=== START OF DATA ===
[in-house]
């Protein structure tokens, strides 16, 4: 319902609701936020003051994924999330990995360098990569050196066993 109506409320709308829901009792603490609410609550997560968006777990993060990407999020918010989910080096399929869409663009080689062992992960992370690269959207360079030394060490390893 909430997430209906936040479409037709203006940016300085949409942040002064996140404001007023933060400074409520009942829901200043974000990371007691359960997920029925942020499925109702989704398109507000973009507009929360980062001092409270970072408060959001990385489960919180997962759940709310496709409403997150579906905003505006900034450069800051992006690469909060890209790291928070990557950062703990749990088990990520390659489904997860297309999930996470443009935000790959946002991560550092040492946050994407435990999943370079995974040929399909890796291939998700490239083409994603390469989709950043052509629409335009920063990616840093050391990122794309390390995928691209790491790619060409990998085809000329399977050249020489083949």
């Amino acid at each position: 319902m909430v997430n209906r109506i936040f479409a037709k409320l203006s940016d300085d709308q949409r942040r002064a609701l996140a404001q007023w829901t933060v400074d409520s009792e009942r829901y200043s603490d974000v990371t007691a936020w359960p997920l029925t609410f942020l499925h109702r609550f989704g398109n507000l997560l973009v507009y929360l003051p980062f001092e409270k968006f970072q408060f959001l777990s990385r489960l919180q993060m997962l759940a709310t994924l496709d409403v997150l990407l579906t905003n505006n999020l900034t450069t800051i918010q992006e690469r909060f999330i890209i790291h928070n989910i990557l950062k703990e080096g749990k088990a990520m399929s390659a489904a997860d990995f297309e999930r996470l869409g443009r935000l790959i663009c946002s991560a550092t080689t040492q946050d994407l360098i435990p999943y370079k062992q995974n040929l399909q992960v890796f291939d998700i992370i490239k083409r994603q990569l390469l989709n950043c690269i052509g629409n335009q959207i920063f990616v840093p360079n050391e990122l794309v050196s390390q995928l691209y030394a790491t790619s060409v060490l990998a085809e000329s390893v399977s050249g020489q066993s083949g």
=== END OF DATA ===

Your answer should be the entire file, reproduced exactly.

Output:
[in-house]
């Protein structure tokens, strides 16, 4: 319902609701936020003051994924999330990995360098990569050196066993 109506409320709308829901009792603490609410609550997560968006777990993060990407999020918010989910080096399929869409663009080689062992992960992370690269959207360079030394060490390893 909430997430209906936040479409037709203006940016300085949409942040002064996140404001007023933060400074409520009942829901200043974000990371007691359960997920029925942020499925109702989704398109507000973009507009929360980062001092409270970072408060959001990385489960919180997962759940709310496709409403997150579906905003505006900034450069800051992006690469909060890209790291928070990557950062703990749990088990990520390659489904997860297309999930996470443009935000790959946002991560550092040492946050994407435990999943370079995974040929399909890796291939998700490239083409994603390469989709950043052509629409335009920063990616840093050391990122794309390390995928691209790491790619060409990998085809000329399977050249020489083949």
């Amino acid at each position: 319902m909430v997430n209906r109506i936040f479409a037709k409320l203006s940016d300085d709308q949409r942040r002064a609701l996140a404001q007023w829901t933060v400074d409520s009792e009942r829901y200043s603490d974000v990371t007691a936020w359960p997920l029925t609410f942020l499925h109702r609550f989704g398109n507000l997560l973009v507009y929360l003051p980062f001092e409270k968006f970072q408060f959001l777990s990385r489960l919180q993060m997962l759940a709310t994924l496709d409403v997150l990407l579906t905003n505006n999020l900034t450069t800051i918010q992006e690469r909060f999330i890209i790291h928070n989910i990557l950062k703990e080096g749990k088990a990520m399929s390659a489904a997860d990995f297309e999930r996470l869409g443009r935000l790959i663009c946002s991560a550092t080689t040492q946050d994407l360098i435990p999943y370079k062992q995974n040929l399909q992960v890796f291939d998700i992370i490239k083409r994603q990569l390469l989709n950043c690269i052509g629409n335009q959207i920063f990616v840093p360079n050391e990122l794309v050196s390390q995928l691209y030394a790491t790619s060409v060490l990998a085809e000329s390893v399977s050249g020489q066993s083949g």